Works continues to remove trees affected by ash dieback disease in Carmarthenshire

Work is continuing throughout Carmarthenshire to remove council owned diseased ash trees affecting the highway.

Specialist contractors have recently been carrying out felling works throughout the night on the A4138 Hendy link road to remove dead and dying trees that pose a risk to road users and pedestrians.

Ash dieback is a fungal disease, it spreads from the leaves through to the branches, causing the tree to die. Dead branches and entire dead trees can become very brittle and fall, posing a serious risk to the public.

Landowners with diseased trees are reminded it is their responsibility under the Occupiers’ liability Act 1957 and 1984, and the Highways Act 1980 to ensure their trees do not pose an unacceptable risk to people and property whilst ensuring they comply with the provisions of the Wildlife and Countryside Act 1981 in respect of the avoidance of harm to birds their eggs and nests.

Where private trees are deemed an imminent threat and landowners have already been contacted by the authority, they are now being served with a Legal Notice to remove the trees.  Failure to comply with the notice will lead to the authority removing the risk and charging the tree owner for the work.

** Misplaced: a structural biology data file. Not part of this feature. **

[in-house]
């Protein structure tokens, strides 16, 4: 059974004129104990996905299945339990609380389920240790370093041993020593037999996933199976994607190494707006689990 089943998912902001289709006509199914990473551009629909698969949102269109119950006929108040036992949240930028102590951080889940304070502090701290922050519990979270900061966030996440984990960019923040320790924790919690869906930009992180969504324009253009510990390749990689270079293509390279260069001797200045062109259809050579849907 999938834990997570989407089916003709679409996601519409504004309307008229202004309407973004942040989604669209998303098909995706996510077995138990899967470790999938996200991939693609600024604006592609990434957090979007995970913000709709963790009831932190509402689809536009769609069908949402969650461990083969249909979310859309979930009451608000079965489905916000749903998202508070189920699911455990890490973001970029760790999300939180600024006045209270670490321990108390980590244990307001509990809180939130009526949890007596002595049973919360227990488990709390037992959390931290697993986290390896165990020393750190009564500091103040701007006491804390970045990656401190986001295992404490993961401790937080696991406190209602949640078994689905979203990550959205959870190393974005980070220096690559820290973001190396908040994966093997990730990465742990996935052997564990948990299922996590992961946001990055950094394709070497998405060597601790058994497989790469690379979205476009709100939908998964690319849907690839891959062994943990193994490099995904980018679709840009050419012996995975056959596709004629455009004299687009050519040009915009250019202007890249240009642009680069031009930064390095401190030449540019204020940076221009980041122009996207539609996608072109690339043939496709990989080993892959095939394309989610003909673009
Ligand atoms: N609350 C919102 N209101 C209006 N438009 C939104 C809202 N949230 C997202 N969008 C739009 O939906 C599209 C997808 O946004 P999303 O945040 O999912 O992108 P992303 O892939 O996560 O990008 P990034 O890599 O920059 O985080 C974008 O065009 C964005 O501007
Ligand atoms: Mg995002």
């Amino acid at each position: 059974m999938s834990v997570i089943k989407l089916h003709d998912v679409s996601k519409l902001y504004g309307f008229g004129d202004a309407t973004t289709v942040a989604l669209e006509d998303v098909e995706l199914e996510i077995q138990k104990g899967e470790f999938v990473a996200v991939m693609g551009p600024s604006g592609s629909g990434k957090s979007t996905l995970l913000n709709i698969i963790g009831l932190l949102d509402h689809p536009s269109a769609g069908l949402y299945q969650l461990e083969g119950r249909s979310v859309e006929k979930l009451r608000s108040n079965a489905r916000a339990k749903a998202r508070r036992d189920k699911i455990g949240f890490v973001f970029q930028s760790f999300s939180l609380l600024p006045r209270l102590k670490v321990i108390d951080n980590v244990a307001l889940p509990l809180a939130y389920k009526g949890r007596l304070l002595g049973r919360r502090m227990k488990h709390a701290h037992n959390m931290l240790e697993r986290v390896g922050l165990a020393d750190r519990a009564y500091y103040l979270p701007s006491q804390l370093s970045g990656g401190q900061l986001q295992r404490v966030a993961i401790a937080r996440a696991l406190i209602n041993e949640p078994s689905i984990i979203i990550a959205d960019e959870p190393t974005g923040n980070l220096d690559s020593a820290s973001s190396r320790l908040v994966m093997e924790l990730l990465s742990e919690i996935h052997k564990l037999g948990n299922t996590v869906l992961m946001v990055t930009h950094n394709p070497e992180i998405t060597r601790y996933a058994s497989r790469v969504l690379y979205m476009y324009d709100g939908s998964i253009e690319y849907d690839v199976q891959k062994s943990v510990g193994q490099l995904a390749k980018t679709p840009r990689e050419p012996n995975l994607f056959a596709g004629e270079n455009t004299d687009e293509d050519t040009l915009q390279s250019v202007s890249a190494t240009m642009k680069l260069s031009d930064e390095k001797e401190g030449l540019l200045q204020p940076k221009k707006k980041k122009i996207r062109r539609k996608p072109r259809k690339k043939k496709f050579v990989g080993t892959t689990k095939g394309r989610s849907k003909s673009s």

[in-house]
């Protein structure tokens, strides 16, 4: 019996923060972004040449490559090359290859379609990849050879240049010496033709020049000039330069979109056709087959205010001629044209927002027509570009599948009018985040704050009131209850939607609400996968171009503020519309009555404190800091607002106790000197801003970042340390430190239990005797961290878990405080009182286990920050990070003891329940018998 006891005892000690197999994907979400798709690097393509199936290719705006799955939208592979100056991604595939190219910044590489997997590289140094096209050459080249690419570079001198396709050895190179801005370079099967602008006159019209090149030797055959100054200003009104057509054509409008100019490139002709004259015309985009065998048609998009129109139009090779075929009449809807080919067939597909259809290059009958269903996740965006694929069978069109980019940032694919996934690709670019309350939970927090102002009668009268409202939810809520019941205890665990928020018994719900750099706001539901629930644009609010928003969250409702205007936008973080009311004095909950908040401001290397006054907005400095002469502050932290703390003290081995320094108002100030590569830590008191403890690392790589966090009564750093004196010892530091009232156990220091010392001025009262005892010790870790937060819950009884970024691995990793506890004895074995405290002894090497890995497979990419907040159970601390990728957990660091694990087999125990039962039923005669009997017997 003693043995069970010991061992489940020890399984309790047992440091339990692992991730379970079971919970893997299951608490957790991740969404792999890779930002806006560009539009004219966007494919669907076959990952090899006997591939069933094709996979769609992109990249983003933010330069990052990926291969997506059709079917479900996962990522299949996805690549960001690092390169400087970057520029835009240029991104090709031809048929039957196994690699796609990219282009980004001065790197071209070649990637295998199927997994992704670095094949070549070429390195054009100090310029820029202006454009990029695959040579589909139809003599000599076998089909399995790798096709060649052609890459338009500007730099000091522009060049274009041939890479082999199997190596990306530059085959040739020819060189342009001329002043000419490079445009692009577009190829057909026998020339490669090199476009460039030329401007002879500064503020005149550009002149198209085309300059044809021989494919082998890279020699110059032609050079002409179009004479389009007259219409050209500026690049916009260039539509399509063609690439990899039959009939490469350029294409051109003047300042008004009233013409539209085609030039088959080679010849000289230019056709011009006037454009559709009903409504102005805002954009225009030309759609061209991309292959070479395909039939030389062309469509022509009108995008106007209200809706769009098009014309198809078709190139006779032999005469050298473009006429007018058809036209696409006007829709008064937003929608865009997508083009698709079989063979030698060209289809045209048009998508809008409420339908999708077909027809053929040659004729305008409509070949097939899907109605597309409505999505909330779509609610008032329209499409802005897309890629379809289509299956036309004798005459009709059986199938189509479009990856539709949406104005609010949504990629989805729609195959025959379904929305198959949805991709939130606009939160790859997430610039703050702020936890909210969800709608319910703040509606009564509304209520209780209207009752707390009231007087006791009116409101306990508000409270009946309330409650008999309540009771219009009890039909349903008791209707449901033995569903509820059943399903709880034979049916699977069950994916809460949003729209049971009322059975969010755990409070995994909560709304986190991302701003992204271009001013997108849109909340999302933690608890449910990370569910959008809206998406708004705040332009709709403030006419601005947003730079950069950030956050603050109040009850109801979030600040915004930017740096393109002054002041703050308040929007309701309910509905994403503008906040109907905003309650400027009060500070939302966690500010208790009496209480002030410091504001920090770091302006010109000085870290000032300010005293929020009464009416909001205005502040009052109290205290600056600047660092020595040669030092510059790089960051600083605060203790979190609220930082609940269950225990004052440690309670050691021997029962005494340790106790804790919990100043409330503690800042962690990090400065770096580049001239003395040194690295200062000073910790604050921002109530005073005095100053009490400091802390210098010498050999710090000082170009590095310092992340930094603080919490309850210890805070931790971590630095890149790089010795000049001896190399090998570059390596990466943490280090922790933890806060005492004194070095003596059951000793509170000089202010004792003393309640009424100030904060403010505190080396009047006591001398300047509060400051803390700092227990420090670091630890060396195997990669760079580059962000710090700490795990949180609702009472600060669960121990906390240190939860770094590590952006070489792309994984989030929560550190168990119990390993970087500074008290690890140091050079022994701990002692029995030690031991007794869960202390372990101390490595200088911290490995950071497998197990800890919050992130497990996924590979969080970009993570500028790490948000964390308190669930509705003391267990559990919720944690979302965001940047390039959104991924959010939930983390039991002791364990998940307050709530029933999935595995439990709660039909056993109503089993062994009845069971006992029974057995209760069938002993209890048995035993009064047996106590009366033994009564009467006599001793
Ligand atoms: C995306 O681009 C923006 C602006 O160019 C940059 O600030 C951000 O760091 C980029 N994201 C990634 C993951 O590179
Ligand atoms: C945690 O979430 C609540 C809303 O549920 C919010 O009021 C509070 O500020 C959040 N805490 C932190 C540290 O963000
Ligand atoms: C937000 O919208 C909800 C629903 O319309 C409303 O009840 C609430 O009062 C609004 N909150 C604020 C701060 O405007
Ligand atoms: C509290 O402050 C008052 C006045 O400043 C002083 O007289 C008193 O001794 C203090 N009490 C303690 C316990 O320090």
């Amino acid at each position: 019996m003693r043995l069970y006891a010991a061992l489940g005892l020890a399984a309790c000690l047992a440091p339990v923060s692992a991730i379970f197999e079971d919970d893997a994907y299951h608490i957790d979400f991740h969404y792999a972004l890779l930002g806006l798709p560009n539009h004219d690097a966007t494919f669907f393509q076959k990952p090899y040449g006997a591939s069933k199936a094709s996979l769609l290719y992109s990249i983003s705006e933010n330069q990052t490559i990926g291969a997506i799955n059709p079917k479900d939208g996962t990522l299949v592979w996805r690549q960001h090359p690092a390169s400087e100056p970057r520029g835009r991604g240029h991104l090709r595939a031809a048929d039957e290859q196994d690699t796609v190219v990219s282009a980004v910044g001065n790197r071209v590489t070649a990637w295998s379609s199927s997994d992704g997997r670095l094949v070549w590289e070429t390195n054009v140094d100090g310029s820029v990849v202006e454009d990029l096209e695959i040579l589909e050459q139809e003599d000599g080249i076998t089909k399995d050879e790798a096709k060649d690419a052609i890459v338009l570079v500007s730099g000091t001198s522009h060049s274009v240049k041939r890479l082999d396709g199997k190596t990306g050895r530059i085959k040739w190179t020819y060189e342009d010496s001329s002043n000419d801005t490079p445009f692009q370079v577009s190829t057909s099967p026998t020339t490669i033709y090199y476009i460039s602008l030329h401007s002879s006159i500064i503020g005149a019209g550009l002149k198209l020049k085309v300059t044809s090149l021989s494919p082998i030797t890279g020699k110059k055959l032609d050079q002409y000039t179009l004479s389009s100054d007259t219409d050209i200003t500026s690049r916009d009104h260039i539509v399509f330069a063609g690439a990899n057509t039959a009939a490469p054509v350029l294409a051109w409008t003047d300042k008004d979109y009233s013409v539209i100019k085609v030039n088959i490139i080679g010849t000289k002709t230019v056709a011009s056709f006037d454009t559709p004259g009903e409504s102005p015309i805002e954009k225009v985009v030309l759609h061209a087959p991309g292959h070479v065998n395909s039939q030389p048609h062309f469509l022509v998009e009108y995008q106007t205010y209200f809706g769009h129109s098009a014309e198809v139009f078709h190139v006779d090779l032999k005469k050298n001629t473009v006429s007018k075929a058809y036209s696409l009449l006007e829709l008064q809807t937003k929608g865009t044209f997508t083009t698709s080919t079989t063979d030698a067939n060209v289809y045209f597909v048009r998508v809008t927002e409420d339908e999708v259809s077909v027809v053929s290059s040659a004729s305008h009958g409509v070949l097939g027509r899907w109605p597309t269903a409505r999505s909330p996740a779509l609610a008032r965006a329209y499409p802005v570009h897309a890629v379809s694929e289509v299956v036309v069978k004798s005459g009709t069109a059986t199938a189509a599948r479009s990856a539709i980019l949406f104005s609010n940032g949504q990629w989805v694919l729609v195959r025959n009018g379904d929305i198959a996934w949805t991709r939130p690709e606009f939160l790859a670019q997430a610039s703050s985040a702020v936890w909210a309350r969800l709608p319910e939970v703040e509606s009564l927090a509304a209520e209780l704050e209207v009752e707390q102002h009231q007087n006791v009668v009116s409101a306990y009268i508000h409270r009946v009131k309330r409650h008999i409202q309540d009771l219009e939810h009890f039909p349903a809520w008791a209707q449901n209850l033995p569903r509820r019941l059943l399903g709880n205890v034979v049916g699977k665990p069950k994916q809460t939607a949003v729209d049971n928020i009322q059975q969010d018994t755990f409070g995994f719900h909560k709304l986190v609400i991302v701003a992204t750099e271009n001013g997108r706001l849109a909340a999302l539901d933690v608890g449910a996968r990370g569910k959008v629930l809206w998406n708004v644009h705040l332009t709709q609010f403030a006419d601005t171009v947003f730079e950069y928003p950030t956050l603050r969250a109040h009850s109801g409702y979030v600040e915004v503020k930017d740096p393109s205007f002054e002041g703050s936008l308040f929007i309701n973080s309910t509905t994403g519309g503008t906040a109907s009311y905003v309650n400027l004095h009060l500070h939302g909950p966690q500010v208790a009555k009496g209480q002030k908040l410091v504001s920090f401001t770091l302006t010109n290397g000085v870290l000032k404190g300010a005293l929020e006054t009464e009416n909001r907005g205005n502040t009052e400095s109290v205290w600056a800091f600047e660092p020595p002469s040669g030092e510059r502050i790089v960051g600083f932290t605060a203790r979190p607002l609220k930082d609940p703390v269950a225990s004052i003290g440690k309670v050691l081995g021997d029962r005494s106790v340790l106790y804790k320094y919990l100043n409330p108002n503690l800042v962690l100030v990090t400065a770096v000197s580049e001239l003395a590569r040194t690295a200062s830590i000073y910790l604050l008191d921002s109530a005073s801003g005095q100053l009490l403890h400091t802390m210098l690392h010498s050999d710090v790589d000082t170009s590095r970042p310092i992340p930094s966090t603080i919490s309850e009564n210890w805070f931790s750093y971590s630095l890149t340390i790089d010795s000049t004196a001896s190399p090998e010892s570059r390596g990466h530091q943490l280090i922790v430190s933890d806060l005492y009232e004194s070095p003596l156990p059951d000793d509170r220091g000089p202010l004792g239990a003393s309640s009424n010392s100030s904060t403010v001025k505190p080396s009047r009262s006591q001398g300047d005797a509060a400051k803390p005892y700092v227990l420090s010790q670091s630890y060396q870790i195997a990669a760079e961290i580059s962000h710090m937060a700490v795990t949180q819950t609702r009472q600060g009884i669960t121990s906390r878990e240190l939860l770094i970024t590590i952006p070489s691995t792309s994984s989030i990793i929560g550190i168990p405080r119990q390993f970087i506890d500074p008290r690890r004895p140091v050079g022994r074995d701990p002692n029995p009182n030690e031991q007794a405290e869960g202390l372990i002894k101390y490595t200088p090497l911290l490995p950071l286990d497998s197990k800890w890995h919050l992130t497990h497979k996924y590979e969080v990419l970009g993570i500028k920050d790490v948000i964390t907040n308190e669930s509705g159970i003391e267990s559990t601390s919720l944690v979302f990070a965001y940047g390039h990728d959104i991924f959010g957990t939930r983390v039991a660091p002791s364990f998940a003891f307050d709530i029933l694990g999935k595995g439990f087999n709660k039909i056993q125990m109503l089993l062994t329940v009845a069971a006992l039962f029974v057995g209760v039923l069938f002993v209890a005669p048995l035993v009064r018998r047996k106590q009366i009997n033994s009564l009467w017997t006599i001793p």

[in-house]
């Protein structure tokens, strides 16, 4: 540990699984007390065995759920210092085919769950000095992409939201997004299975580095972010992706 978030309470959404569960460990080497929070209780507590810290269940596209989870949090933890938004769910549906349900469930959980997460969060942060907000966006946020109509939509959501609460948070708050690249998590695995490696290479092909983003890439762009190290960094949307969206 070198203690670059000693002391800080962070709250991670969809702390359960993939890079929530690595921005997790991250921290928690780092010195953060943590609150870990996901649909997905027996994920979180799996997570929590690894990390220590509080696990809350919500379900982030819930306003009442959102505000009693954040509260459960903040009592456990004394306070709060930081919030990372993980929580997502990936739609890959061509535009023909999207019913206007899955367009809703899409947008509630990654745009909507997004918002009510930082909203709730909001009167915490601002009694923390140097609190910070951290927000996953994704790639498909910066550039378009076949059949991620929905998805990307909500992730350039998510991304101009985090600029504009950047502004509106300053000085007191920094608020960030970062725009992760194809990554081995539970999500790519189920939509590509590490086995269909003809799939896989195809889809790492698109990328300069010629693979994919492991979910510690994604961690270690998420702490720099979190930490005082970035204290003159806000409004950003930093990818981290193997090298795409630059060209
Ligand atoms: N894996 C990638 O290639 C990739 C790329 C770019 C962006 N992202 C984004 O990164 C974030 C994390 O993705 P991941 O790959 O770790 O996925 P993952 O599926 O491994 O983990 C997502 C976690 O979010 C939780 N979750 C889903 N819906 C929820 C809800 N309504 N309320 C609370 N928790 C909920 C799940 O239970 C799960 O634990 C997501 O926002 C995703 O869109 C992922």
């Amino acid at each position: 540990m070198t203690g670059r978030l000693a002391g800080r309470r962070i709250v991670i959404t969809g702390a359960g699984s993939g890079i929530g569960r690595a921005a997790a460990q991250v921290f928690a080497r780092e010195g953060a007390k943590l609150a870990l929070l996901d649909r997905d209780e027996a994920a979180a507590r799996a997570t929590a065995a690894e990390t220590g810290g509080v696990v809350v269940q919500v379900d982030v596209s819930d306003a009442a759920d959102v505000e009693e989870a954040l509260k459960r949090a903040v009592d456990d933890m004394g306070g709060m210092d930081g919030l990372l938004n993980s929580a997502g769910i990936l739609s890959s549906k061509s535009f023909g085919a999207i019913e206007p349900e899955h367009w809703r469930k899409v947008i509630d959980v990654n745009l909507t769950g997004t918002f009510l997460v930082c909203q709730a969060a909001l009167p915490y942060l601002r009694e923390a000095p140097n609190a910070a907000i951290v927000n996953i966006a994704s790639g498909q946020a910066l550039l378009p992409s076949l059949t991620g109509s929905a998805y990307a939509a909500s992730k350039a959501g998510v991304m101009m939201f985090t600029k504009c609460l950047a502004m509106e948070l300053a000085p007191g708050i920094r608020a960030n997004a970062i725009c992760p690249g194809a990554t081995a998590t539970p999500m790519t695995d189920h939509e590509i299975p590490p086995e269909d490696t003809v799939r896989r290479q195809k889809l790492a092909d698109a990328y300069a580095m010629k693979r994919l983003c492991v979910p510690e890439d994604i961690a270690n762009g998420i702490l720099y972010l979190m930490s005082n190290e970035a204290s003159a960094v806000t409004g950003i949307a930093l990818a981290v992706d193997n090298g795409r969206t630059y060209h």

The council has a legal duty under the Highways Act to keep roads safe for users and ash dieback is a serious issue for both the council and landowners.

It is a dangerous and specialised job and the council have employed qualified and experienced tree surgeons to complete this work.

Carmarthenshire County Council Director for Environment, Ainsley Williams, said: “Unfortunately we have had to start serving legal notices on landowners who have failed to remove these diseased trees. We have a legal duty under the Highways Act to keep our roads safe for users and ash dieback is a serious issue for both the council and landowners. Landowners should also ensure that they comply with the provisions of the Wildlife and Countryside Act 1981 in respect of the avoidance of harm to birds their eggs and nests when planning to remove them.”

Carmarthenshire County Council is also pushing forward with its tree planting program to help mitigate against some of the losses.

Recently 120 trees have been planted at the Parc Dewi Sant site in Carmarthen with plans to plant more later this year.

Preparations for tree planting are also underway at other large sites in the county.

Information on diseased ash trees can be found on the council’s website.  carmarthenshire.gov.wales/ashdieback

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